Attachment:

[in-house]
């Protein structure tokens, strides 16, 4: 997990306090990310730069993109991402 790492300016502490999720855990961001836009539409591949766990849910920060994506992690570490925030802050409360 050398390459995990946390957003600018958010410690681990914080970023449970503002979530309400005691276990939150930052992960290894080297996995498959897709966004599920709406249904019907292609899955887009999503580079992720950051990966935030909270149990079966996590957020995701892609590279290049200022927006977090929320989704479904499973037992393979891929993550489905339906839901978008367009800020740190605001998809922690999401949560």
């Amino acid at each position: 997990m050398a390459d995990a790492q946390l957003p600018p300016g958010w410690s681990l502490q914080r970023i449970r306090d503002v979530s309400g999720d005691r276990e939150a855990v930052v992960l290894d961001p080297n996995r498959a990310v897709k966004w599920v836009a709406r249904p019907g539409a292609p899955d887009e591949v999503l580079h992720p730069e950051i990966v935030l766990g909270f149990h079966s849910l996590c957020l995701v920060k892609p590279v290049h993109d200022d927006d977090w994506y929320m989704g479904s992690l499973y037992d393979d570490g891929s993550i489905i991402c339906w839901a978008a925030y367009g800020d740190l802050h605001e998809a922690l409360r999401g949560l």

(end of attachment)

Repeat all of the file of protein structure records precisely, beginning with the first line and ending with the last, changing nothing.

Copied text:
[in-house]
């Protein structure tokens, strides 16, 4: 997990306090990310730069993109991402 790492300016502490999720855990961001836009539409591949766990849910920060994506992690570490925030802050409360 050398390459995990946390957003600018958010410690681990914080970023449970503002979530309400005691276990939150930052992960290894080297996995498959897709966004599920709406249904019907292609899955887009999503580079992720950051990966935030909270149990079966996590957020995701892609590279290049200022927006977090929320989704479904499973037992393979891929993550489905339906839901978008367009800020740190605001998809922690999401949560």
């Amino acid at each position: 997990m050398a390459d995990a790492q946390l957003p600018p300016g958010w410690s681990l502490q914080r970023i449970r306090d503002v979530s309400g999720d005691r276990e939150a855990v930052v992960l290894d961001p080297n996995r498959a990310v897709k966004w599920v836009a709406r249904p019907g539409a292609p899955d887009e591949v999503l580079h992720p730069e950051i990966v935030l766990g909270f149990h079966s849910l996590c957020l995701v920060k892609p590279v290049h993109d200022d927006d977090w994506y929320m989704g479904s992690l499973y037992d393979d570490g891929s993550i489905i991402c339906w839901a978008a925030y367009g800020d740190l802050h605001e998809a922690l409360r999401g949560l």